28 January 2009

People get ready

The battle for the Employee Free Choice Act is coming....

In the lead-up to the election, the co-founder of Home Depot, Bernie Marcus, called Employee Free Choice "the demise of civilization." Wal-Mart summoned store managers into mandatory meetings to warn them against it. Industrial launderer Cintas launched a website to oppose it. The retail industry associations paid blue-chip lobbying firms to block it. The Chamber of Commerce hired Bush Labor Secretary Elaine Chao's chief of staff to run its opposition campaign, which trashed the bill as antidemocratic because it allows workers to bypass a formal election. Business groups spent tens of millions on ads attacking Democrats in tight Senate races, including $5 million targeting challenger Jeff Merkley of Oregon, a supporter of the bill who was smeared with a mailer accusing him of doing the bidding of corrupt labor leaders and trailed at every campaign appearance by a grim reaper claiming "Merkley kills democracy." "I've never seen anything like it," says Merkley's campaign manager, John Isaac, "where a group spent so much money to insert their issue into a campaign."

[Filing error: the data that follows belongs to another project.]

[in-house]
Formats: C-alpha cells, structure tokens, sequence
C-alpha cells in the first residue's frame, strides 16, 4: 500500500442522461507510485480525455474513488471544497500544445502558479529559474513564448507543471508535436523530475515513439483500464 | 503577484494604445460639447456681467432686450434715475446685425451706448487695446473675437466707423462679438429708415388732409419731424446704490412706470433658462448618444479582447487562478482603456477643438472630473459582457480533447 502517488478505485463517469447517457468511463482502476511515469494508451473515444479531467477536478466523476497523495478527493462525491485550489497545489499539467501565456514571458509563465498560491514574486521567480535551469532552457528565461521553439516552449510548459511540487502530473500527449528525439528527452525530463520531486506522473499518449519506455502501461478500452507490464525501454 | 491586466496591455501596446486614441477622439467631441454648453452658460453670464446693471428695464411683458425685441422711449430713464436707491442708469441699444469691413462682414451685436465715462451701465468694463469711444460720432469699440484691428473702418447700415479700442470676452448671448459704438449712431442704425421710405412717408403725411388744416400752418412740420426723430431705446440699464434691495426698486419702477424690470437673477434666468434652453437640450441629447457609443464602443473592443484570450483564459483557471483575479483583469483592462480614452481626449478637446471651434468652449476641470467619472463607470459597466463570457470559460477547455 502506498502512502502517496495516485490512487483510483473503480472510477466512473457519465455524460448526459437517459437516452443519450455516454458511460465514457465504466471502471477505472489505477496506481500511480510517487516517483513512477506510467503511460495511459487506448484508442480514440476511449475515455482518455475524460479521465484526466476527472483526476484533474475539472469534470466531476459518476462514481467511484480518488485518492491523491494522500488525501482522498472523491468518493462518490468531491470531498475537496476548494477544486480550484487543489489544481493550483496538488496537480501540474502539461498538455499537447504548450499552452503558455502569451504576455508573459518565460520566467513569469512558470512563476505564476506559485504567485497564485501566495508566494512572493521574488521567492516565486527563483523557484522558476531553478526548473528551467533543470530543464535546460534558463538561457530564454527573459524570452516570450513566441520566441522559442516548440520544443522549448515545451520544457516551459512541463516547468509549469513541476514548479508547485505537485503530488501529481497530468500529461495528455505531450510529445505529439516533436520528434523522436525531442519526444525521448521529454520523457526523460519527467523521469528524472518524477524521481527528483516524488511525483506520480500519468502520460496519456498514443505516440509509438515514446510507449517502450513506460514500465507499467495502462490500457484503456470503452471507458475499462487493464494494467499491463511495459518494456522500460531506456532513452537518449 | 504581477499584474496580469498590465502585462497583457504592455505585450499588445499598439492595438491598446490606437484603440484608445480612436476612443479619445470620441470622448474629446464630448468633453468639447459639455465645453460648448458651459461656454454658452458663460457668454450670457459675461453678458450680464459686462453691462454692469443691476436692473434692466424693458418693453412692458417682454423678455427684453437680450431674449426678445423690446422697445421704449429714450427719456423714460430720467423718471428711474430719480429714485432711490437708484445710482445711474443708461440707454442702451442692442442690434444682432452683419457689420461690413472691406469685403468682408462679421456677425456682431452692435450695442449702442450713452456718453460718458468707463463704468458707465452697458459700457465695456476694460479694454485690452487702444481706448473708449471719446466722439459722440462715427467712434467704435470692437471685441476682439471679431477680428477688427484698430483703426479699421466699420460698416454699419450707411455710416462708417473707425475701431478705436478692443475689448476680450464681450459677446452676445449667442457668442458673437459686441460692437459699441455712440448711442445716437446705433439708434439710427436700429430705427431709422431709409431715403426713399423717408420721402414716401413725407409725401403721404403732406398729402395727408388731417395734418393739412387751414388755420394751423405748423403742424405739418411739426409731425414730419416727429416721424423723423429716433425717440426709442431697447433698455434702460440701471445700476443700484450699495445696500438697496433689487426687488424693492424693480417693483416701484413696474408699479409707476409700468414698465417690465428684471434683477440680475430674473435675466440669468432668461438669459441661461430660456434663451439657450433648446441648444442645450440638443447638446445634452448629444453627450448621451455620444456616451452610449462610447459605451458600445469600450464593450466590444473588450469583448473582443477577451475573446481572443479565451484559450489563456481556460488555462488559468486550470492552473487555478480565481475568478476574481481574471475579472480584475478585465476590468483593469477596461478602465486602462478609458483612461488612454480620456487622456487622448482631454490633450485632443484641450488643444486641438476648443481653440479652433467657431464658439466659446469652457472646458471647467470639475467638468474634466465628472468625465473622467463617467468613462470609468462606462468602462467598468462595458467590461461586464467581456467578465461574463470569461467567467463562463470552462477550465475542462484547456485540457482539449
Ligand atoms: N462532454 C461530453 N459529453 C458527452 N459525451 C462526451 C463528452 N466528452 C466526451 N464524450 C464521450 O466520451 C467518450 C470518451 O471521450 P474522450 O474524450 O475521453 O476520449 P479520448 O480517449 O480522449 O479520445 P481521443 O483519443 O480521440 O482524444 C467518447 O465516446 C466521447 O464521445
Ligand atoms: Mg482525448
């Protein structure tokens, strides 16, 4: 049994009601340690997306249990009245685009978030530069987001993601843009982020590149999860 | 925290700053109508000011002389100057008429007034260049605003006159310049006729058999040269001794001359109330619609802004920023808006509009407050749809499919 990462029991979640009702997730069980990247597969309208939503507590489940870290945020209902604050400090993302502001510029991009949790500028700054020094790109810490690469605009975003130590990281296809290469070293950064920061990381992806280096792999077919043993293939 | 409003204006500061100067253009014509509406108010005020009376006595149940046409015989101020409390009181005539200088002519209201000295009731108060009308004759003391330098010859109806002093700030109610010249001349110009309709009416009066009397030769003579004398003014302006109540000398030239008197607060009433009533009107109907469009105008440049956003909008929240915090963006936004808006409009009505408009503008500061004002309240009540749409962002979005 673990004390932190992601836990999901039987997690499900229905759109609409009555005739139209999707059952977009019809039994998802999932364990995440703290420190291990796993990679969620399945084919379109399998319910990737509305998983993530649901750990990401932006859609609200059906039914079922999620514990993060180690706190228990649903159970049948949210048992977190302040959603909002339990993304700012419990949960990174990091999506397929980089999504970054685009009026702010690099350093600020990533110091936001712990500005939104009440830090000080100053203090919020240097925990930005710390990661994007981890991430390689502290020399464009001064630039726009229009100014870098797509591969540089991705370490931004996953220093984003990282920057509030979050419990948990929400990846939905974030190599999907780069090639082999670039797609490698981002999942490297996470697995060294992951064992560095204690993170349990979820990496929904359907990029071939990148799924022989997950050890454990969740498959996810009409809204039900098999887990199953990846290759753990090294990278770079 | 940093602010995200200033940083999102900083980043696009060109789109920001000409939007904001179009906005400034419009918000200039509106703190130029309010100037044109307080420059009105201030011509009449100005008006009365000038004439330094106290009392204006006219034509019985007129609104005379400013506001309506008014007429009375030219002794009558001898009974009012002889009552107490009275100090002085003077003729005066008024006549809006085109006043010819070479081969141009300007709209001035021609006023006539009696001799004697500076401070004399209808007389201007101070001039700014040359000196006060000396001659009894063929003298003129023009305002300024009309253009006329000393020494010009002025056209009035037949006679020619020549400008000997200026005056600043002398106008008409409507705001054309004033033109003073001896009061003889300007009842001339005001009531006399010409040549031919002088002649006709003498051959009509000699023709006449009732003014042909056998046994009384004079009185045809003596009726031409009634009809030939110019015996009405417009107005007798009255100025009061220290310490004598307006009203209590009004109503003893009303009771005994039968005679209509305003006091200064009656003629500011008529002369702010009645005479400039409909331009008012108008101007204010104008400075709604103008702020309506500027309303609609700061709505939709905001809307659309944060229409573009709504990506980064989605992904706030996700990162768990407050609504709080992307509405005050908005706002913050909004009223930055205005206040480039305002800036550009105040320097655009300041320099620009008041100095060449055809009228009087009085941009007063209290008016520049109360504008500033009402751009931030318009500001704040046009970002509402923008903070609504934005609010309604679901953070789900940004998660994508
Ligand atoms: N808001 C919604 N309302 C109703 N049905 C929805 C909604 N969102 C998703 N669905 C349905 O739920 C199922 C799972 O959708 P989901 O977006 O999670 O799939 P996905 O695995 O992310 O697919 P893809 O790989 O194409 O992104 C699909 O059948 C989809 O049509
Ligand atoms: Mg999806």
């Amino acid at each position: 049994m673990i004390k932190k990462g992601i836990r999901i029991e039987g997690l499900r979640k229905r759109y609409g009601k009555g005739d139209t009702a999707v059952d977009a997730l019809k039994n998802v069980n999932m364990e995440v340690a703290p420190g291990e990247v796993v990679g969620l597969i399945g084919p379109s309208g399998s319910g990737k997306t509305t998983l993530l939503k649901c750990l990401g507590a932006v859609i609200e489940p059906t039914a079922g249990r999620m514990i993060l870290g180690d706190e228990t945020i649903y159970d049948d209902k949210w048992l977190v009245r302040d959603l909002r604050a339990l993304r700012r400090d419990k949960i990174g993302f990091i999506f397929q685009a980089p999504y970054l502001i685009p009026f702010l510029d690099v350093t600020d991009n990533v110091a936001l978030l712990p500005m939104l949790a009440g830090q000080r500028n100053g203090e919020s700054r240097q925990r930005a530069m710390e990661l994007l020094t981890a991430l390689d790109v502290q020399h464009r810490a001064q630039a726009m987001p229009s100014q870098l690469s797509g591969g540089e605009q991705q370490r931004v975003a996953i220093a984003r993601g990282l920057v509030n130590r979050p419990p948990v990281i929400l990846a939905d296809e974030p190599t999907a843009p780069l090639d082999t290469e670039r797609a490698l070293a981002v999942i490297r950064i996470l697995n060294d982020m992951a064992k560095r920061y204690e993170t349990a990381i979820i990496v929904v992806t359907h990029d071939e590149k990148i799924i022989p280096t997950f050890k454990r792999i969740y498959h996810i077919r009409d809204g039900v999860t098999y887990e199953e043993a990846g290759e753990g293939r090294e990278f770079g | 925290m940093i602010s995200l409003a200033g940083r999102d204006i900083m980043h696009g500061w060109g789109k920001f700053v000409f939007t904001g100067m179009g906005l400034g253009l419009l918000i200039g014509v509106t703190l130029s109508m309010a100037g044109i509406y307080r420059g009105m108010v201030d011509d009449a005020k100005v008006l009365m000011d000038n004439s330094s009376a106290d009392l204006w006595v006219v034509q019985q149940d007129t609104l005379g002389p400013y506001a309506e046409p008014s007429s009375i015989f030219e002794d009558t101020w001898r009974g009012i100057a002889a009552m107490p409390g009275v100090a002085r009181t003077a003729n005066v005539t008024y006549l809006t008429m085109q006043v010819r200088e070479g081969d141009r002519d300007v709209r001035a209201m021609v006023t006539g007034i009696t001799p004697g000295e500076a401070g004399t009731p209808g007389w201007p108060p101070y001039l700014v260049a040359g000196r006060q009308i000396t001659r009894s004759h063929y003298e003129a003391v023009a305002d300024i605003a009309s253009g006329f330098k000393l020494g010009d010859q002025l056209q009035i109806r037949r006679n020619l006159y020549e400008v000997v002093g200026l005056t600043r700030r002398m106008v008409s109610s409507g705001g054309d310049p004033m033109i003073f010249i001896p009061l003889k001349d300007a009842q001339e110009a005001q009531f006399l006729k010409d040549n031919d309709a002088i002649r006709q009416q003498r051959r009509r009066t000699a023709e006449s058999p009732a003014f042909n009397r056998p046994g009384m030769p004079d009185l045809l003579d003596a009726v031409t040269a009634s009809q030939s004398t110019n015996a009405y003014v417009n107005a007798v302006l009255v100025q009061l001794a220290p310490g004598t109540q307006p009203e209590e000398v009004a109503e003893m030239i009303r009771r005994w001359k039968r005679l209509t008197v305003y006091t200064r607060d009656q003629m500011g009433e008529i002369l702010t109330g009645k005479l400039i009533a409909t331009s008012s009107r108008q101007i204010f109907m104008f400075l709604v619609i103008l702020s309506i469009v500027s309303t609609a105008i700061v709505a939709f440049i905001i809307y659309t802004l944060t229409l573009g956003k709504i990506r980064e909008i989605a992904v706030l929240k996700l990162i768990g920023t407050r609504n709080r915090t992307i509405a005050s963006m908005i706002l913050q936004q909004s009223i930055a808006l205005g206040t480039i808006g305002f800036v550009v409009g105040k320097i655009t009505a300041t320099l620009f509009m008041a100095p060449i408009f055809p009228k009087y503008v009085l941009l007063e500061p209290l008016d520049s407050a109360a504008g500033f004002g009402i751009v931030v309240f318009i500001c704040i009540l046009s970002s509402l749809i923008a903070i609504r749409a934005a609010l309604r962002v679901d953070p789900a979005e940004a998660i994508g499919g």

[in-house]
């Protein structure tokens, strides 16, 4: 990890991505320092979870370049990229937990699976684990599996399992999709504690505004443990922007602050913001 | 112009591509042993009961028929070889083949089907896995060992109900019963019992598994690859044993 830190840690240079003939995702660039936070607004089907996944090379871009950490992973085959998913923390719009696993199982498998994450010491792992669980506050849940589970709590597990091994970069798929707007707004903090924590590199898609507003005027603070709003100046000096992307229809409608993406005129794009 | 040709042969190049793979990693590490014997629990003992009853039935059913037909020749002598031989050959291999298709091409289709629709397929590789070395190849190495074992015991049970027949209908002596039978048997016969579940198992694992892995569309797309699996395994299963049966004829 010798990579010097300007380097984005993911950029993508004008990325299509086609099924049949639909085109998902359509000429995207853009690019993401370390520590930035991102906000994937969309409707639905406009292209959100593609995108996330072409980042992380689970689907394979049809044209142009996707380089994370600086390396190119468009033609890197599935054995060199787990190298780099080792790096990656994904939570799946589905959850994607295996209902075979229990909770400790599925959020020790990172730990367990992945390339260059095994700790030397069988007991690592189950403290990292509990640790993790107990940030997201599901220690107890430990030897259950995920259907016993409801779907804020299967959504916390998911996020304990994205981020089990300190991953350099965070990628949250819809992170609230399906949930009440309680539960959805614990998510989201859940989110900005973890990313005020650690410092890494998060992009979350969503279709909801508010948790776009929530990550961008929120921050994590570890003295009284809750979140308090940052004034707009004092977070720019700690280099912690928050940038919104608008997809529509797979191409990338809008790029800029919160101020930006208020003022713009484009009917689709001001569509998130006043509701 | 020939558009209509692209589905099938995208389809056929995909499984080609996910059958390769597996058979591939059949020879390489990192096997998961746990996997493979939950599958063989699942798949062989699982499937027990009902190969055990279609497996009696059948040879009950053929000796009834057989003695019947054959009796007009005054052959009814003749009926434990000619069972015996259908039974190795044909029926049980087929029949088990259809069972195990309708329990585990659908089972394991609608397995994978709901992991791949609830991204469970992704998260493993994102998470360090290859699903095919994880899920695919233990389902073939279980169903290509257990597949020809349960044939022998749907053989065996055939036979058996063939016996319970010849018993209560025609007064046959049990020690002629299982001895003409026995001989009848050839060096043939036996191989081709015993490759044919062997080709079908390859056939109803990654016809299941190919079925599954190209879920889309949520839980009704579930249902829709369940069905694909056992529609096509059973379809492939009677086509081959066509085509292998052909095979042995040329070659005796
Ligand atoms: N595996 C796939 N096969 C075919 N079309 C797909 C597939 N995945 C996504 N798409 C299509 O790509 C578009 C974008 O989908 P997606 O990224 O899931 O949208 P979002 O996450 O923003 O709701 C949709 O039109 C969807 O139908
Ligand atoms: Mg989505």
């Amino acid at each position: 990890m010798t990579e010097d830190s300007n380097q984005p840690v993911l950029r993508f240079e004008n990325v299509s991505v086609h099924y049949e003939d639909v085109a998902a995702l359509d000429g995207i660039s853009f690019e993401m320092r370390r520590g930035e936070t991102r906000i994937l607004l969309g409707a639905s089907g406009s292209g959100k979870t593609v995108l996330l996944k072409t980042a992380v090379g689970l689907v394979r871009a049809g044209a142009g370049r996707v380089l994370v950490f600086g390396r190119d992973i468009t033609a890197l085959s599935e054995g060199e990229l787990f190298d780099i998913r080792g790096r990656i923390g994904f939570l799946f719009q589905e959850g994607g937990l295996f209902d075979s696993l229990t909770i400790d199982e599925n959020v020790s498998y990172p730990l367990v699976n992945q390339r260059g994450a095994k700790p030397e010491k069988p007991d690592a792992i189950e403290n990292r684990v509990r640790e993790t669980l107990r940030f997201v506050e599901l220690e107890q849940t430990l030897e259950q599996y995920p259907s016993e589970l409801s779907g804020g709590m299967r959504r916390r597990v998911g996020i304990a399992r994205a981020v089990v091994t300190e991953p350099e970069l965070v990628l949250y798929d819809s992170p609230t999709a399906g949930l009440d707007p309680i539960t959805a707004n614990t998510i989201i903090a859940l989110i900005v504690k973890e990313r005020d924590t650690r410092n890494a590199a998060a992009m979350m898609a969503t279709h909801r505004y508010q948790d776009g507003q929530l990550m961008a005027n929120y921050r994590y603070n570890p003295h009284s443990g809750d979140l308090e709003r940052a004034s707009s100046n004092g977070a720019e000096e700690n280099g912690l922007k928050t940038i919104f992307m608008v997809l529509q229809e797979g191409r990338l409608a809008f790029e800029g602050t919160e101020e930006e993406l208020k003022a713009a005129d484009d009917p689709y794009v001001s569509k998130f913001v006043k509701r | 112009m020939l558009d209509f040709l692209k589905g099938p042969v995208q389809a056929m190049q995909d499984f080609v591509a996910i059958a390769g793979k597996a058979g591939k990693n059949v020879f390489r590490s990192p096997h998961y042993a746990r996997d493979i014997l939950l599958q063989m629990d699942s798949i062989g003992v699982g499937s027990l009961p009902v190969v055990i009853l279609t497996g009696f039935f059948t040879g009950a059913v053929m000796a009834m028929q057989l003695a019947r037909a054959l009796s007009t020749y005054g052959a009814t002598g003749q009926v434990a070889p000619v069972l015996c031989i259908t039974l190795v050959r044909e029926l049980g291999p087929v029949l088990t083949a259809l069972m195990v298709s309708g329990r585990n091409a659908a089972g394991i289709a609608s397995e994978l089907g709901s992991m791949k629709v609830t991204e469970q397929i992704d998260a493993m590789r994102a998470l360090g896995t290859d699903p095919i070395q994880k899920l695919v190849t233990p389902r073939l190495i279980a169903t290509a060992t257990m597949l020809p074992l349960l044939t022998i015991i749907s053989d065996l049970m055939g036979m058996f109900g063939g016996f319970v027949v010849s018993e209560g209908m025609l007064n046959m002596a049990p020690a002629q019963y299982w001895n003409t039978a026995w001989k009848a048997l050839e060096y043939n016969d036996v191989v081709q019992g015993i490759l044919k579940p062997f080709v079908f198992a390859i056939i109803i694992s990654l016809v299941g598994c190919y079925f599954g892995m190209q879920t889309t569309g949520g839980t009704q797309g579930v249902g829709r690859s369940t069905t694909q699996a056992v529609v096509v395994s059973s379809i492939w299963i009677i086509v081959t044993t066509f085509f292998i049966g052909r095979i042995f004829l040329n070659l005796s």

Even corporations dining at the bailout trough haven't noticed the contradictions between begging the American taxpayers for a lifeline while trying to keep a boot to their throats.  
 Three days after receiving $25 billion in federal bailout funds, Bank of America Corp. hosted a conference call with conservative activists and business officials to organize opposition to the U.S. labor community's top legislative priority.

Participants on the October 17 call -- including at least one representative from another bailout recipient, AIG -- were urged to persuade their clients to send "large contributions" to groups working against the Employee Free Choice Act (EFCA), as well as to vulnerable Senate Republicans, who could help block passage of the bill.

This spectre of this fight has been looming over much of the posturing surrounding the varous bailout and stimulus packages before Congress.  But that is just the skirmishing before the battle. This thing is going to be Armageddon. The Republicans, backed by an alliance of the most powerful corporations in the country, have been gearing up for months to fight it.  Will Obama and the Democrats stand and fight, or will they embrace their role as the new Party of Business?